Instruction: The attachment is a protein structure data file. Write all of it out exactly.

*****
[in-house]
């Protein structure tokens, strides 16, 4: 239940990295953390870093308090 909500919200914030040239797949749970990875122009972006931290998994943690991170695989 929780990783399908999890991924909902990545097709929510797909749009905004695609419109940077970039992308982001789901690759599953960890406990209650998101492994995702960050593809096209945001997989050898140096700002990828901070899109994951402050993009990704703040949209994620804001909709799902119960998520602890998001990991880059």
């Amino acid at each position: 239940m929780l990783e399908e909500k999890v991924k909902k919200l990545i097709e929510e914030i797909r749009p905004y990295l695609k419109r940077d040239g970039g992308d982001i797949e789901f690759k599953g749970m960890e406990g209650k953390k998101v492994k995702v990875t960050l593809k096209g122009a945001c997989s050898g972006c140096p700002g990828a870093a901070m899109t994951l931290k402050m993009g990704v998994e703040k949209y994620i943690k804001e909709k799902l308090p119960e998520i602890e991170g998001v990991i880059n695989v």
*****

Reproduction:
[in-house]
């Protein structure tokens, strides 16, 4: 239940990295953390870093308090 909500919200914030040239797949749970990875122009972006931290998994943690991170695989 929780990783399908999890991924909902990545097709929510797909749009905004695609419109940077970039992308982001789901690759599953960890406990209650998101492994995702960050593809096209945001997989050898140096700002990828901070899109994951402050993009990704703040949209994620804001909709799902119960998520602890998001990991880059």
């Amino acid at each position: 239940m929780l990783e399908e909500k999890v991924k909902k919200l990545i097709e929510e914030i797909r749009p905004y990295l695609k419109r940077d040239g970039g992308d982001i797949e789901f690759k599953g749970m960890e406990g209650k953390k998101v492994k995702v990875t960050l593809k096209g122009a945001c997989s050898g972006c140096p700002g990828a870093a901070m899109t994951l931290k402050m993009g990704v998994e703040k949209y994620i943690k804001e909709k799902l308090p119960e998520i602890e991170g998001v990991i880059n695989v």